What I’m Working On

I’ve spent most of the week thinking about the four projects listed out below. I also migrated a couple of websites into and around OU Create. For one of these migrations, I manually copied over both the file structure and the SQL DB from an external server, and then I changed the domain by rewriting more than 1200 SQL cell values. I don’t know if that’s actually impressive, but I was kind of surprised that it went so well. Here’s the instruction set I followed.

Creaties

This week, we reviewed over 100 nominees for the 2019 Creaties, decided on the winners, and started producing a video to recognize the winners. I’ve been working with my colleague, Andy Vaughn, and we’re hoping to have the video out at the beginning of next week.

Architecture College Website

The Gibbs College of Architecture here at OU has a really nice WordPress-based web site: architecture.ou.edu. My colleague Angela Person has done a great job building out the site and assembling a team of undergraduates to maintain a blog that I helped them build last semester.

This week, I sat in as they went through the process of creating site backups and updating the theme and plugins. Like any big WP site, there are a lot of plugins, so we wanted to be extra careful about compatibility during the upgrade. I had told them that I was at least 90% confident that nothing would break, and, for the most part, that held. The GUI that we’re using in place of WP’s default classic or Gutenberg editors didn’t update properly, but nothing broke from the user perspective. We’re working on contacting the GUI plugin’s maker to get that update completed.

Italian Website

I’m still working on the Italian program’s website. In fact, I should be working on that right now, but I wanted to write this post instead. I’m optimistic both will be finished by the end of the work day.

GOBLIN 2.0

Last week I started talking to Keegan about rethinking one of our favorite faculty development programs, GOBLIN. The first version of this program centered on having faculty play a Dungeons and Dragons themed game as a way of exploring what games have to teach us about onboarding, scaffolding, overcoming failure, assessment, group building, storytelling, etc.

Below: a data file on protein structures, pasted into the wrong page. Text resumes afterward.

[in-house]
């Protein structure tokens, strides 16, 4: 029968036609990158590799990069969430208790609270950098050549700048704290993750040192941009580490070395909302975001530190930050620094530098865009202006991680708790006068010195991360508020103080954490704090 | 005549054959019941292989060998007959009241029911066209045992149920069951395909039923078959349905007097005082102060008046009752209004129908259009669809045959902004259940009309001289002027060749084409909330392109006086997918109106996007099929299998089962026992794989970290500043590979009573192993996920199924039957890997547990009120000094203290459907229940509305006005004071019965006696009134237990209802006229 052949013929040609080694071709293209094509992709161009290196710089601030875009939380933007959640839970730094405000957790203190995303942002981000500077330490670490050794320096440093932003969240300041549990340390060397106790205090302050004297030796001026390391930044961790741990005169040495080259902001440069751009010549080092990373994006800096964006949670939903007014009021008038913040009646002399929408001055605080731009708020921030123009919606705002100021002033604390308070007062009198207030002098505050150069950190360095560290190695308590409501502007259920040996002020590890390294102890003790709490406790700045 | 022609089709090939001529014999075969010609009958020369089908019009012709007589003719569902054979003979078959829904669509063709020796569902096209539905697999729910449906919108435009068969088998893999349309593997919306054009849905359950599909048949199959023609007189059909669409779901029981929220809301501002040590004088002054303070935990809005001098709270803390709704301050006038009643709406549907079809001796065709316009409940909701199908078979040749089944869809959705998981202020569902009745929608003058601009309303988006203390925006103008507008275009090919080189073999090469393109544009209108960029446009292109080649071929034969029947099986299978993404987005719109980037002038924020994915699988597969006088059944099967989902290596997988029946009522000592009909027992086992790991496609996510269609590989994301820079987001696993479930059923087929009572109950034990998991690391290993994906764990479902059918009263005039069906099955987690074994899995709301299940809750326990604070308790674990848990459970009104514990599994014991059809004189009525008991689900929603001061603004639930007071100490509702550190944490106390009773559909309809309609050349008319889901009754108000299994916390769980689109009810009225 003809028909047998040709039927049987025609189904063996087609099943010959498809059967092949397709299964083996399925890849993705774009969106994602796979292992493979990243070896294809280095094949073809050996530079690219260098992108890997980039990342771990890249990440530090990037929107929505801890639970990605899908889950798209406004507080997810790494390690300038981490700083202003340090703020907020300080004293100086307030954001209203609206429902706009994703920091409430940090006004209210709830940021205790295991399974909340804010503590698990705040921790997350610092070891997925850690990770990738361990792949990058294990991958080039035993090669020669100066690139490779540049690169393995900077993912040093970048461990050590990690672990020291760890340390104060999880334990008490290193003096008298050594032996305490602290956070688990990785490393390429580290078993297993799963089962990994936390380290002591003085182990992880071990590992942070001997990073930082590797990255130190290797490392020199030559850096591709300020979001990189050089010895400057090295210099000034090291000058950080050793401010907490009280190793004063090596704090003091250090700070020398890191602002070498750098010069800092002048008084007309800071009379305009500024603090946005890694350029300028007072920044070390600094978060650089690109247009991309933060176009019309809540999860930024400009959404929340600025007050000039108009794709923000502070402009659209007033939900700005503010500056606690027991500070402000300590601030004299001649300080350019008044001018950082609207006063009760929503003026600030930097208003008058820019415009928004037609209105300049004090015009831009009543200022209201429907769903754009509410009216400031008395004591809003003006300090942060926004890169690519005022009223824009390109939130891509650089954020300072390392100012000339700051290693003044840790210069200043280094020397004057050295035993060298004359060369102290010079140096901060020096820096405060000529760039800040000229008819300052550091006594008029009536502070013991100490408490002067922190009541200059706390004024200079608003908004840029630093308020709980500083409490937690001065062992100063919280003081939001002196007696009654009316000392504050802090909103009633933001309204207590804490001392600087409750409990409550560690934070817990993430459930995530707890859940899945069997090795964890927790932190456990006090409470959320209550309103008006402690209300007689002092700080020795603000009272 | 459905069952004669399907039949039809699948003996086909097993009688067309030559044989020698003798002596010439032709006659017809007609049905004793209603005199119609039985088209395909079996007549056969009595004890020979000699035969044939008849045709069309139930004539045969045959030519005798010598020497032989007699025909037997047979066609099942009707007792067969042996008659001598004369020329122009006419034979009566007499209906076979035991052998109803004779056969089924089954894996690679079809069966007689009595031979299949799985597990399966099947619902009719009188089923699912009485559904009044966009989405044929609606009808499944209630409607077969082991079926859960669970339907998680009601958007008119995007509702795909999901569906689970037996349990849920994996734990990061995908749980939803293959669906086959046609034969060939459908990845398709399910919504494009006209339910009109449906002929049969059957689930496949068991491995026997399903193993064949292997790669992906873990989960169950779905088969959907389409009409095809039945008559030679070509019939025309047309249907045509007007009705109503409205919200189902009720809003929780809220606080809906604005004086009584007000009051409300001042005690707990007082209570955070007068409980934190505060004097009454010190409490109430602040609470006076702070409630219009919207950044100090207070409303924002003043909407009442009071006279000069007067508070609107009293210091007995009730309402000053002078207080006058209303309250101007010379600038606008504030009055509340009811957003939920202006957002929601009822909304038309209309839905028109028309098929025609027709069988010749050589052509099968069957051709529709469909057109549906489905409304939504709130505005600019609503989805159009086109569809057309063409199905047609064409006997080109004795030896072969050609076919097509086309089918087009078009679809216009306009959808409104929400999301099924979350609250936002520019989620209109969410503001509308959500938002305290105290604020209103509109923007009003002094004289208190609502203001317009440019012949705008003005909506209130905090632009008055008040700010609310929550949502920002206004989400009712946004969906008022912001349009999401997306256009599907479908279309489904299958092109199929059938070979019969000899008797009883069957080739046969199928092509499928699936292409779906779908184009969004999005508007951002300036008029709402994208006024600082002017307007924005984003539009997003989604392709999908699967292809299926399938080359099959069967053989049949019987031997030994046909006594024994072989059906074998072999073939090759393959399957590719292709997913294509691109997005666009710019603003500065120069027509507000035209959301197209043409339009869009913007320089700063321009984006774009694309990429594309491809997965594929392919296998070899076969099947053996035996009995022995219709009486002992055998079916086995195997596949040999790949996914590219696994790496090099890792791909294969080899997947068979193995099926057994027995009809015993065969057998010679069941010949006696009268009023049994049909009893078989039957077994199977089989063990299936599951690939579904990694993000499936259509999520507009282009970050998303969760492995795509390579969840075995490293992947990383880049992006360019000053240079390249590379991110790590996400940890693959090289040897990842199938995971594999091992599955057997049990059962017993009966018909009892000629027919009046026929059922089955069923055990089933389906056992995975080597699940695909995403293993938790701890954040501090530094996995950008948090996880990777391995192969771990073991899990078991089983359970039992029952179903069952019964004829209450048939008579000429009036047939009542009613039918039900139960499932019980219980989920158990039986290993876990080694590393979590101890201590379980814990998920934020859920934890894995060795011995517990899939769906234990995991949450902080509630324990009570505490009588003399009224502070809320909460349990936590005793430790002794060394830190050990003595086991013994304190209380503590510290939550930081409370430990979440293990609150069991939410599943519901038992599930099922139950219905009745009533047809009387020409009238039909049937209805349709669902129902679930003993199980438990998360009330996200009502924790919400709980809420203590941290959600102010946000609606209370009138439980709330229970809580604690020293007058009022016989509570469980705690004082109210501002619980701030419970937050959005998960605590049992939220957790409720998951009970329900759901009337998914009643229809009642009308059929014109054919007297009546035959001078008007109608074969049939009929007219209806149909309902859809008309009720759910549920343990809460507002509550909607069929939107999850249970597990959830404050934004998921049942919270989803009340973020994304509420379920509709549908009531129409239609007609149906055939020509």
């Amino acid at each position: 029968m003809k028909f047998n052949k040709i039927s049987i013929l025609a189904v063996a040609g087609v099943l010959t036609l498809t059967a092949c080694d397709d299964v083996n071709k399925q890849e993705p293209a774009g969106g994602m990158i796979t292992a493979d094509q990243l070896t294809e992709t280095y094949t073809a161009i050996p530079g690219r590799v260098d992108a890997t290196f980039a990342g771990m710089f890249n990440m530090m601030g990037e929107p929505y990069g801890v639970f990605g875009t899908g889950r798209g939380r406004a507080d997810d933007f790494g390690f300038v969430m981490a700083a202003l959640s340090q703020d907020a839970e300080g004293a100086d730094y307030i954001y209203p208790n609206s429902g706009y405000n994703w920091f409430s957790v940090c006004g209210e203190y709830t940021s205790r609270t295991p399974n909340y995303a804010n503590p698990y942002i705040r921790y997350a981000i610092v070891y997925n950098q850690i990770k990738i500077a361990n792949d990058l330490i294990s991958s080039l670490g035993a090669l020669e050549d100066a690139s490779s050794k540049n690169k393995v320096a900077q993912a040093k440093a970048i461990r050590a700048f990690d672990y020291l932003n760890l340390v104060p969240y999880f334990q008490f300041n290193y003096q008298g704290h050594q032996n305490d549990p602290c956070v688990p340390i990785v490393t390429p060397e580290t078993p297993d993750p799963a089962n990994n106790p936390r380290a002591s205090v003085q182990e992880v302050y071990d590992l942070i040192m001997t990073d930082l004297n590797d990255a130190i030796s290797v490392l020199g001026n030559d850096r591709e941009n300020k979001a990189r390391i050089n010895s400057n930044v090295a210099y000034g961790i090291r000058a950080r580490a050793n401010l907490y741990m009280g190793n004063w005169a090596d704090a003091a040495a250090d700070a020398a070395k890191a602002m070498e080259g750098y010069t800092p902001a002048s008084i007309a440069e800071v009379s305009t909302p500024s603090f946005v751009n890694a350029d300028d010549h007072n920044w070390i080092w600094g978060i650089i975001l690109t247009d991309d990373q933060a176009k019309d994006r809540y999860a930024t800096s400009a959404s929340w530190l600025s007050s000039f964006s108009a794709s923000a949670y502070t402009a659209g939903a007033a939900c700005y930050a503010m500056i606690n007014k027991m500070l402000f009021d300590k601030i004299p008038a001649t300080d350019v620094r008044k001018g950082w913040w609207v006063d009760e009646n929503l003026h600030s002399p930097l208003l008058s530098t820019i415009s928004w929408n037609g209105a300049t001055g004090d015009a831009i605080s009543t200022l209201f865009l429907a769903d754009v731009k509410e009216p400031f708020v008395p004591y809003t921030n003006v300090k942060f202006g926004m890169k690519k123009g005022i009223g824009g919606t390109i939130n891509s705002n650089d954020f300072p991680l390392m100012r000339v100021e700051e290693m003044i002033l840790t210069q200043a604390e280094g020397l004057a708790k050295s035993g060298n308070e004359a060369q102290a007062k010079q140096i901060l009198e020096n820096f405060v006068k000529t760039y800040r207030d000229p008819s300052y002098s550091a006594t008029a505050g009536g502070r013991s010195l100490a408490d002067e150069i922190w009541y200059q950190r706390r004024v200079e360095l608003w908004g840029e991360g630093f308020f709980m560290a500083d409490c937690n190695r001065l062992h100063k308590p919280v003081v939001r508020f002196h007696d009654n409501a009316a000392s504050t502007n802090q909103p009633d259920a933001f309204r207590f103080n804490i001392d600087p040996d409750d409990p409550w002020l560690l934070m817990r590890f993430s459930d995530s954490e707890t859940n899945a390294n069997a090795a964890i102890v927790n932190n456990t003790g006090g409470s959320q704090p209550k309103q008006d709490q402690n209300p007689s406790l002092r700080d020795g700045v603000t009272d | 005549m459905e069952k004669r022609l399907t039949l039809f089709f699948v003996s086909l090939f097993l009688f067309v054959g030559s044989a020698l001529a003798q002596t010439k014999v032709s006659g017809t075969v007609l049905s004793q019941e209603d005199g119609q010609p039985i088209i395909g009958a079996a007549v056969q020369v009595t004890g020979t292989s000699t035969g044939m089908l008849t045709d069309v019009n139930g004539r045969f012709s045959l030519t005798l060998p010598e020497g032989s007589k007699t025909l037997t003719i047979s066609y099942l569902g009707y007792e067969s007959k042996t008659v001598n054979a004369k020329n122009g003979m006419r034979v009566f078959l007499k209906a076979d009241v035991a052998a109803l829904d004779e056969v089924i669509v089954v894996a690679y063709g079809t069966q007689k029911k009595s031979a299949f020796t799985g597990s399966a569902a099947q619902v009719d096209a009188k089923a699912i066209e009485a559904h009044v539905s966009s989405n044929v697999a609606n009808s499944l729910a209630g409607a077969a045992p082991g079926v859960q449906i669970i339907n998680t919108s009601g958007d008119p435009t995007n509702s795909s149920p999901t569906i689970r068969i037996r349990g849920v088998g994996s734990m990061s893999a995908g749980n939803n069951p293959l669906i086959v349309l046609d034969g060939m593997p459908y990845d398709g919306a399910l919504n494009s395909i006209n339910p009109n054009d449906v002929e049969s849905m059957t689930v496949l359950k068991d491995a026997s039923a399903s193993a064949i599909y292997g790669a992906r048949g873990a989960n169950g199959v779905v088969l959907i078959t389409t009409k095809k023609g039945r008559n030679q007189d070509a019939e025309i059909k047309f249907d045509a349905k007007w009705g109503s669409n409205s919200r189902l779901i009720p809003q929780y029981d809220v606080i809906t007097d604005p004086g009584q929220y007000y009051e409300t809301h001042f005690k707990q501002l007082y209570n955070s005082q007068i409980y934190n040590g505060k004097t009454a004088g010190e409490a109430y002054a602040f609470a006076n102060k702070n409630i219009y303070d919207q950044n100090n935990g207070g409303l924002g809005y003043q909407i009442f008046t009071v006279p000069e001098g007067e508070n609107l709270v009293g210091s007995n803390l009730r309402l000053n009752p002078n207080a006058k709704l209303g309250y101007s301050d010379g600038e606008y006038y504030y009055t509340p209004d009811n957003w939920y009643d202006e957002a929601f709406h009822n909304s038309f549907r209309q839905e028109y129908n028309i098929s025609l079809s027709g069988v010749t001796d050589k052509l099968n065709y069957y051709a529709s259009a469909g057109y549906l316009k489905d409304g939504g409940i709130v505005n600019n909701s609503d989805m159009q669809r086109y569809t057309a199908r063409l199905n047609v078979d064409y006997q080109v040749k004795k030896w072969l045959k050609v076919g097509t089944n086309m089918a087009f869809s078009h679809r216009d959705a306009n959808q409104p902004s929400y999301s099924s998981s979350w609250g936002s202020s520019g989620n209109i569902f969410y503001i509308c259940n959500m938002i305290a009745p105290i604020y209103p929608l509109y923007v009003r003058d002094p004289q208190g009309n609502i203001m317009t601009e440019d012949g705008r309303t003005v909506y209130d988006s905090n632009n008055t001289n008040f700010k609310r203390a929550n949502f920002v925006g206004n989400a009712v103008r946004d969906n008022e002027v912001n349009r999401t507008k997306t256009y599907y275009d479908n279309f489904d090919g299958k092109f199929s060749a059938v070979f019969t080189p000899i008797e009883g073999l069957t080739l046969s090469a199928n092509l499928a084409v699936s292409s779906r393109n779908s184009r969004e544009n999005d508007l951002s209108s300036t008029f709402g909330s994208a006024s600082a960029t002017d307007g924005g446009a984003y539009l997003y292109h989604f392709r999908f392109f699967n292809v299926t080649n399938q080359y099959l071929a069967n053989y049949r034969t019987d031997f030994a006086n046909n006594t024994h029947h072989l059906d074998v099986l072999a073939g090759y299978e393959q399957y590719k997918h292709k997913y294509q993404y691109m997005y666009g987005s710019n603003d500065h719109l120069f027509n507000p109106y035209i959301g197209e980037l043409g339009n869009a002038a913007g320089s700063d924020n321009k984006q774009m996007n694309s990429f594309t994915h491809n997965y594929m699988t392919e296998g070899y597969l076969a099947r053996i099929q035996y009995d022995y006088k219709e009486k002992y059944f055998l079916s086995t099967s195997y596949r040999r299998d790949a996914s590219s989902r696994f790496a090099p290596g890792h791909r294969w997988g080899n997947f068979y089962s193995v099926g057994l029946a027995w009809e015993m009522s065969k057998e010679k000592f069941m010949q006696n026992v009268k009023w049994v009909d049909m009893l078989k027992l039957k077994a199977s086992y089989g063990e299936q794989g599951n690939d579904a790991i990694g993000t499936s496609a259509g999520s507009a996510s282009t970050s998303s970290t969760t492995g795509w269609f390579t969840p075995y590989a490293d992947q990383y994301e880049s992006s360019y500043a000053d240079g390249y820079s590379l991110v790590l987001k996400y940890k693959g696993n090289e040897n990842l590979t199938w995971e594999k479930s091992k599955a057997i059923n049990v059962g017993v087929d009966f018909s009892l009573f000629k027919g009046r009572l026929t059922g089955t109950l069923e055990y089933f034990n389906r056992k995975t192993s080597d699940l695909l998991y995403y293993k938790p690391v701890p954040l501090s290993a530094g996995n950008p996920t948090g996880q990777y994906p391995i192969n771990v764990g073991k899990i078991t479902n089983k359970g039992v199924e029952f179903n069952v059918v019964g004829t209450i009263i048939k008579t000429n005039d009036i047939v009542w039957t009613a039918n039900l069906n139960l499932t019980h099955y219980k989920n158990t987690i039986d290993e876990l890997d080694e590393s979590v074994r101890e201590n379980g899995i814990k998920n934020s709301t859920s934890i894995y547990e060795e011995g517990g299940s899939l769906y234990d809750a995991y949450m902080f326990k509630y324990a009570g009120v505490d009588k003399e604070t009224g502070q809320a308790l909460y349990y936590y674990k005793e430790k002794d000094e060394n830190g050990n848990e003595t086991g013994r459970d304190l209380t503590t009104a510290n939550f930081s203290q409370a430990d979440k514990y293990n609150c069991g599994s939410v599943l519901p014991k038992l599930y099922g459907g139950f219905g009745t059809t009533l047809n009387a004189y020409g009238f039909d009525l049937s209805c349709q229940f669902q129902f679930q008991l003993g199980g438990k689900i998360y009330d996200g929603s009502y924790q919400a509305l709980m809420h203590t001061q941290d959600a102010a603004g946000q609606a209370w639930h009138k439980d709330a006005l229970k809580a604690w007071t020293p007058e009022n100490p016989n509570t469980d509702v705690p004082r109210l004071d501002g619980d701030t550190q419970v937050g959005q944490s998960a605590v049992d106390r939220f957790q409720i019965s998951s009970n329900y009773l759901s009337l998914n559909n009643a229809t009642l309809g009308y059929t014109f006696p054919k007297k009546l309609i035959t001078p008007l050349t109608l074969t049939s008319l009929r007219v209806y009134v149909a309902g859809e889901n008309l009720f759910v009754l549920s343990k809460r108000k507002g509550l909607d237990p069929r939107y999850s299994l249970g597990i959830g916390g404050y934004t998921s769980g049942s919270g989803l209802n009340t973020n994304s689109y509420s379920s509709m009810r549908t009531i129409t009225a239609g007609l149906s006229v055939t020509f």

Keegan and I had been talking to a couple of different schools about the program, and I started thinking about what if each school played a different storyline, with all of the storylines being intertwined somehow. This might have been spurred in part by the new Avengers moving coming out and the Marvel Universe’s model of 21 films all intertwining and leading to one culminating event.

This week, Keegan and I met with Maddie Shellgren from Michigan State to see if she would help us think through the game design. Maddie did a fantastic job designing escape rooms for the recent OLC Innovate 19 conference. Those escape rooms required multiple groups to work together in separate locations, then come together and work as a team to ultimately escape. Maddie thinks a lot about games and pedagogy, and she’s a badass, so we’re really excited that she wants to work with us on this.

I’m going to try to write up a separate post more fully explaining Goblin 2.0, and I’ll link it here when it’s done.

What I’m Reading

I’m trying to read a book every week this year. This week I read:



Tressie McMillan Cottom, Thick

At OLC Innovate 19, we were lucky enough to have Tressie McMillan Cottom give one of the keynote presentations.

I’ve been reading Prof. McMillan Cottom’s articles for a few years, so I was happy to hear she had a new book of essays. I read the entire book over the weekend and really appreciated Tressie’s candor. The epigraph for the opening essay includes a quote from Lucille Clifton, and her strong, affective voice was a clear influence throughout the book. Tressie’s essays are both intellectual and personal, an embodied take on race in modern American society.

I’ve already recommended this book to several people. I was in a panel on media literacy on Thursday and brought up one of the essays in which Tressie calls for a woman of color to write op-eds for the NYT. Her point, which I was reiterating, was that we’ve read plenty of David Brooks’ inane takes on life. If we make space for a woman of color to write, and give her the same latitude to over extend metaphors about modern society, we will have taken a small step towards racial and gender equality.

I’m reading several other books, but haven’t finished any of them. I did read my first article by Ellen Meiksins Wood and loved it. It typifies a broader set of readings that critique modernity. I am integrating all of this reading into my own writing right now, and I hope I will have more to share on that in the coming weeks and months.